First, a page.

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As war in Ukraine enters third year, 3 issues could decide its outcome: Supplies, information and politics

Tara Sonenshine, Tufts University, The Conversation on

Published in Political News

In retrospect, there was perhaps nothing surprising about Russia’s decision to invade Ukraine on Feb. 24, 2022.

Vladimir Putin’s intentions were, after all, hiding in plain sight and signaled in the months running up to the incursion.

What could not be foreseen, however, is where the conflict finds itself now. Heading into its third year, the war has become bogged down: Neither is it a stalemate, nor does it look like either side could make dramatic advances any time soon.

Russia appears to be on the ascendancy, having secured the latest major battlefield victory, but Ukrainian fighters have exceeded military expectations with their doggedness in the past, and may do so again.

But as a foreign policy expert and former journalist who spent many years covering Russia, I share the view of those who argue that the conflict is potentially at a pivotal point: If Washington does not continue to fully support President Volodymyr Zelenskyy and his military, then Ukraine’s very survival could be at risk. I believe it would also jeopardize America’s leadership in the world and global security.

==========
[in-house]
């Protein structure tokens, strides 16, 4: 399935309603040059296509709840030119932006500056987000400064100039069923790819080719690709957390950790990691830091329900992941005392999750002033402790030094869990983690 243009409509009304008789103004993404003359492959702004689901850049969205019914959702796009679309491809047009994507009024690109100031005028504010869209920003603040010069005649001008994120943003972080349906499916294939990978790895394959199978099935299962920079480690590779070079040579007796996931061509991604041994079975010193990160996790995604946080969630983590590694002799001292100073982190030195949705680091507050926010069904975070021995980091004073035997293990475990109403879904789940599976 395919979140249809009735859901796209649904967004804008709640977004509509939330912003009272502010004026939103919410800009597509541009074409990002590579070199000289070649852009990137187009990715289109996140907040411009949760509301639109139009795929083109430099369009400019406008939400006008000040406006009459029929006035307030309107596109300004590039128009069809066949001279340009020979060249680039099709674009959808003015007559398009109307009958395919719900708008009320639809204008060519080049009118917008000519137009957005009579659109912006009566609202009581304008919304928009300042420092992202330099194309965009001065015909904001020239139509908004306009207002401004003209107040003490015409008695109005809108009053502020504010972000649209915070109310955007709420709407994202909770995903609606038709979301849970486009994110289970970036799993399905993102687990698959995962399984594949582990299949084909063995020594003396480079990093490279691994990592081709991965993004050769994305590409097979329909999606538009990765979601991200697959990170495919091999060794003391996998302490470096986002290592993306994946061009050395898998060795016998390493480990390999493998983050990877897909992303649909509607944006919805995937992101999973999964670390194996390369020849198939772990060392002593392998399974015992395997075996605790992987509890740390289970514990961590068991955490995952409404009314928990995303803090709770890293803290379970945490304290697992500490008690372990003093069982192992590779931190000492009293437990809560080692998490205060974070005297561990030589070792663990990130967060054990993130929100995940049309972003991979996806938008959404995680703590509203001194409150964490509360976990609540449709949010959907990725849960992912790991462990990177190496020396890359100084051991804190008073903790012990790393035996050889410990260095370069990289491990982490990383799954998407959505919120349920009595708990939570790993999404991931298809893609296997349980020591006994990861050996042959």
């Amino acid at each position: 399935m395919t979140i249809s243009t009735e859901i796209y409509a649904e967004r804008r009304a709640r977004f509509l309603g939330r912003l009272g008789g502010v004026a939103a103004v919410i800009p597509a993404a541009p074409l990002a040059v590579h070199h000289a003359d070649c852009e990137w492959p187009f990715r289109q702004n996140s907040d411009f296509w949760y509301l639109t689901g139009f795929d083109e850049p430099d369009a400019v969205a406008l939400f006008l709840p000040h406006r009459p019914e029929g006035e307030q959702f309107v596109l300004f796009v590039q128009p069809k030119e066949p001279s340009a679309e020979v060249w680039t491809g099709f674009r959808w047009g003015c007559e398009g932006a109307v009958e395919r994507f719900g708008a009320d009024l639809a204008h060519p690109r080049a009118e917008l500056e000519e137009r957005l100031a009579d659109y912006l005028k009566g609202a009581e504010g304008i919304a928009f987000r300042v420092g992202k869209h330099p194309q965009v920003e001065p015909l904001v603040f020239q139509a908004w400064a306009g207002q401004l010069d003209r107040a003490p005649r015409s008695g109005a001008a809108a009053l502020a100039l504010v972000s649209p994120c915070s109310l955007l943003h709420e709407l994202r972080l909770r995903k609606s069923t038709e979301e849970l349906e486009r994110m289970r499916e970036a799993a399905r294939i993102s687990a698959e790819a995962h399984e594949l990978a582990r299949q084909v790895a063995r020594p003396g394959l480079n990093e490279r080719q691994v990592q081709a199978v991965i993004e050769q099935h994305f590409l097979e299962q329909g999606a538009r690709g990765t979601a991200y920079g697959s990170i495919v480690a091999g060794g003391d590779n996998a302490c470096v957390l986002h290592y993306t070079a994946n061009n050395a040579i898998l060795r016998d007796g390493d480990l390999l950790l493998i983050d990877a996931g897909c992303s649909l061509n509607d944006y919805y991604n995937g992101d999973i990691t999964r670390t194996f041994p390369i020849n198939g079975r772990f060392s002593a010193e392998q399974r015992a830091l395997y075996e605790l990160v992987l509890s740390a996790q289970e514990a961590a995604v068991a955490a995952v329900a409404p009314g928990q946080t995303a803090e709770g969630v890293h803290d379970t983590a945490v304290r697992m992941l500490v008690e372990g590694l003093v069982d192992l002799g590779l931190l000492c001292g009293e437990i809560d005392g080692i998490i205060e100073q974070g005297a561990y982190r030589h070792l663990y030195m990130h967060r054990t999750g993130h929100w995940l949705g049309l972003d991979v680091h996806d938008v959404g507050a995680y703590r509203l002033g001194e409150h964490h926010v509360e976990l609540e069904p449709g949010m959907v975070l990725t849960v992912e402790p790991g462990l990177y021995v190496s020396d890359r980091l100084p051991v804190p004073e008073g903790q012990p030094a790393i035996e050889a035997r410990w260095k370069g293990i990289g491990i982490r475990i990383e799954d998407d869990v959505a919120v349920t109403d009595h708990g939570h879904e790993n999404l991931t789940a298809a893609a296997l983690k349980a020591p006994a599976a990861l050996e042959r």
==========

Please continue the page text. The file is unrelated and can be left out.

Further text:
How the conflict develops during the rest of 2024 will depend on many factors, but three may be key: supplies, information and political will.

 

Russia and Ukraine are locked in a race to resupply its war resources – not just in terms of soldiers, but also ammunition and missiles. Both sides are desperately trying to shore up the number of soldiers it can deploy.

In December 2023, Putin ordered his generals to increase troop numbers by nearly 170,000, taking the total number of soldiers to 1.32 million. Meanwhile, Ukraine is said to be looking at plans to increase its military by 500,000 troops.

Of course, here, Russia has the advantage of being able to draw on a population more than three times that of Ukraine. Also, whereas Putin can simply order up more troops, Zelenskyy must get measures approved through parliament.

Aside from personnel, there is also the need for a steady supply of weapons and ammunition – and there have been reports that both sides are struggling to maintain sufficient levels.

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